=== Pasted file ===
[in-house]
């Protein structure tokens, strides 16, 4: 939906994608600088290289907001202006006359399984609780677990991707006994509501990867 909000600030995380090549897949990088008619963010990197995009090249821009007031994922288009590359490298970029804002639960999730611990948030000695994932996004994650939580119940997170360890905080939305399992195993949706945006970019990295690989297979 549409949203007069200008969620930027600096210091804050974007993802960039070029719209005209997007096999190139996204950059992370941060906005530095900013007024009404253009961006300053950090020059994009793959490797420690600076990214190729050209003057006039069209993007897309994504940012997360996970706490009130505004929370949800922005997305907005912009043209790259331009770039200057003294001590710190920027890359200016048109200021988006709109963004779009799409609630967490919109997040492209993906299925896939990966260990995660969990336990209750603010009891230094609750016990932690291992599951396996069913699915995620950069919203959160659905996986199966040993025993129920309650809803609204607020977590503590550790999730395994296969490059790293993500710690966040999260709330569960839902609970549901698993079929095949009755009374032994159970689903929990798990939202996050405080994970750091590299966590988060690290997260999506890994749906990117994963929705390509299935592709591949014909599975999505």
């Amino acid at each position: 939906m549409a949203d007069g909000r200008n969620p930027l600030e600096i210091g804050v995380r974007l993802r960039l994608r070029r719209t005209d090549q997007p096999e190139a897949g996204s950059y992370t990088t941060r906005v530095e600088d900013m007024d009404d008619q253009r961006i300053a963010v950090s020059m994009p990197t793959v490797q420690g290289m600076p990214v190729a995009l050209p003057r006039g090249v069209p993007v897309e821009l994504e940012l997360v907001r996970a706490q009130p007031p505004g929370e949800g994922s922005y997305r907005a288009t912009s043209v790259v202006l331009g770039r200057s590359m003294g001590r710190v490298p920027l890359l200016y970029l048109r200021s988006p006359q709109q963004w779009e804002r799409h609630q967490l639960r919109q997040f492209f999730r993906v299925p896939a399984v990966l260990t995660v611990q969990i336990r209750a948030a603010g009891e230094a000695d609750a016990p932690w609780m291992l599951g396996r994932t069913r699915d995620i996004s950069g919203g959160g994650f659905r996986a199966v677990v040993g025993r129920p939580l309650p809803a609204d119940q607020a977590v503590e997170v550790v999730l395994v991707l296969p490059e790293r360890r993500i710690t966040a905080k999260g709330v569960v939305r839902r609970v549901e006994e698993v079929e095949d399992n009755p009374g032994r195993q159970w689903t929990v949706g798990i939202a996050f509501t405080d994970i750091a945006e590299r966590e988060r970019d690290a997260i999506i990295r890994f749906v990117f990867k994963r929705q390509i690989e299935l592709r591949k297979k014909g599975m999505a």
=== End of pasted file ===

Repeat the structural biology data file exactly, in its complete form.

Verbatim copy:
[in-house]
């Protein structure tokens, strides 16, 4: 939906994608600088290289907001202006006359399984609780677990991707006994509501990867 909000600030995380090549897949990088008619963010990197995009090249821009007031994922288009590359490298970029804002639960999730611990948030000695994932996004994650939580119940997170360890905080939305399992195993949706945006970019990295690989297979 549409949203007069200008969620930027600096210091804050974007993802960039070029719209005209997007096999190139996204950059992370941060906005530095900013007024009404253009961006300053950090020059994009793959490797420690600076990214190729050209003057006039069209993007897309994504940012997360996970706490009130505004929370949800922005997305907005912009043209790259331009770039200057003294001590710190920027890359200016048109200021988006709109963004779009799409609630967490919109997040492209993906299925896939990966260990995660969990336990209750603010009891230094609750016990932690291992599951396996069913699915995620950069919203959160659905996986199966040993025993129920309650809803609204607020977590503590550790999730395994296969490059790293993500710690966040999260709330569960839902609970549901698993079929095949009755009374032994159970689903929990798990939202996050405080994970750091590299966590988060690290997260999506890994749906990117994963929705390509299935592709591949014909599975999505």
């Amino acid at each position: 939906m549409a949203d007069g909000r200008n969620p930027l600030e600096i210091g804050v995380r974007l993802r960039l994608r070029r719209t005209d090549q997007p096999e190139a897949g996204s950059y992370t990088t941060r906005v530095e600088d900013m007024d009404d008619q253009r961006i300053a963010v950090s020059m994009p990197t793959v490797q420690g290289m600076p990214v190729a995009l050209p003057r006039g090249v069209p993007v897309e821009l994504e940012l997360v907001r996970a706490q009130p007031p505004g929370e949800g994922s922005y997305r907005a288009t912009s043209v790259v202006l331009g770039r200057s590359m003294g001590r710190v490298p920027l890359l200016y970029l048109r200021s988006p006359q709109q963004w779009e804002r799409h609630q967490l639960r919109q997040f492209f999730r993906v299925p896939a399984v990966l260990t995660v611990q969990i336990r209750a948030a603010g009891e230094a000695d609750a016990p932690w609780m291992l599951g396996r994932t069913r699915d995620i996004s950069g919203g959160g994650f659905r996986a199966v677990v040993g025993r129920p939580l309650p809803a609204d119940q607020a977590v503590e997170v550790v999730l395994v991707l296969p490059e790293r360890r993500i710690t966040a905080k999260g709330v569960v939305r839902r609970v549901e006994e698993v079929e095949d399992n009755p009374g032994r195993q159970w689903t929990v949706g798990i939202a996050f509501t405080d994970i750091a945006e590299r966590e988060r970019d690290a997260i999506i990295r890994f749906v990117f990867k994963r929705q390509i690989e299935l592709r591949k297979k014909g599975m999505a």